Ilhan Omar, a Somali-American state legislator, is running in the Democratic primary on August 14 for Minnesota’s Fifth District, an open seat that, like the ones Ms. Ocasio-Cortez and Ms. Tlaib are seeking to fill, is solidly Democratic. She has attracted progressive activism locally and national support from immigrant-rights groups newly mobilized against President Trump’s travel ban, which blocks most travelers from Somalia.

The bigger questions are about Democratic women running in places that are historically Republican — and that’s most Democratic women running this year.

Stacey Abrams has created excitement around the possibility of electing the nation’s first black female governor — in Georgia, no less. But yes, Georgia, where white voters have been stingy about supporting black candidates and voters have dashed the hopes of a string of promising Democrats for governor.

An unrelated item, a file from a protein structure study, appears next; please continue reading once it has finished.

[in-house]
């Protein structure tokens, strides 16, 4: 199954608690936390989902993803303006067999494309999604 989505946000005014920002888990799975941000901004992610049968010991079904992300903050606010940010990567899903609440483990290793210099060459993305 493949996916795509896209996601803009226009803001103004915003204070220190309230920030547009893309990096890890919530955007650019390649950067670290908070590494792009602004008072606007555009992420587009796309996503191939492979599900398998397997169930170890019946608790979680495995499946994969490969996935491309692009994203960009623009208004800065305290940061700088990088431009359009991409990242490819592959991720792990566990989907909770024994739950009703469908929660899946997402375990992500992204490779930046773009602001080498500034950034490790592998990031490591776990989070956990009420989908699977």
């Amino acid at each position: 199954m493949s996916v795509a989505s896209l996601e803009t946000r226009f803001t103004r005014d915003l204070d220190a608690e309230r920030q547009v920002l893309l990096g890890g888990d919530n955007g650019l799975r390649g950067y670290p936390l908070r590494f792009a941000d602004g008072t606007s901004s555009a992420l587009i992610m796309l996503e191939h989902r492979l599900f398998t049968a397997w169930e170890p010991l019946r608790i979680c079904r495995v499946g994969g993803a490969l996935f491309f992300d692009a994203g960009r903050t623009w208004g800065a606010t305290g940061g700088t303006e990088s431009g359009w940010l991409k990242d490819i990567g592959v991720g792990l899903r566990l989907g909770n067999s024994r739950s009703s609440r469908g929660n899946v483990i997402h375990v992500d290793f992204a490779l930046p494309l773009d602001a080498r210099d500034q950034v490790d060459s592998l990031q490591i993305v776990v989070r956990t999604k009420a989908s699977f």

New Jersey’s 11th District has been solidly Republican for the last 20 years. But Donald Trump won it by only a small margin in 2016, and Mikie Sherrill, the Democratic nominee, has amassed an impressive campaign war chest. A Monmouth University poll this week shows Democrats more excited than Republicans about the race, suggesting that Ms. Sherrill could win on the strength of newly energized resistance groups. (That energy helped push the incumbent, Rodney Frelinghuysen, into retirement.)

Elsewhere the path to victory is steeper, because the races are against incumbents, who historically almost always win.

Kara Eastman, who won an outsider campaign against a former congressman in the Democratic primary in Nebraska’s second district, is now running against a Republican incumbent protected by gerrymandering.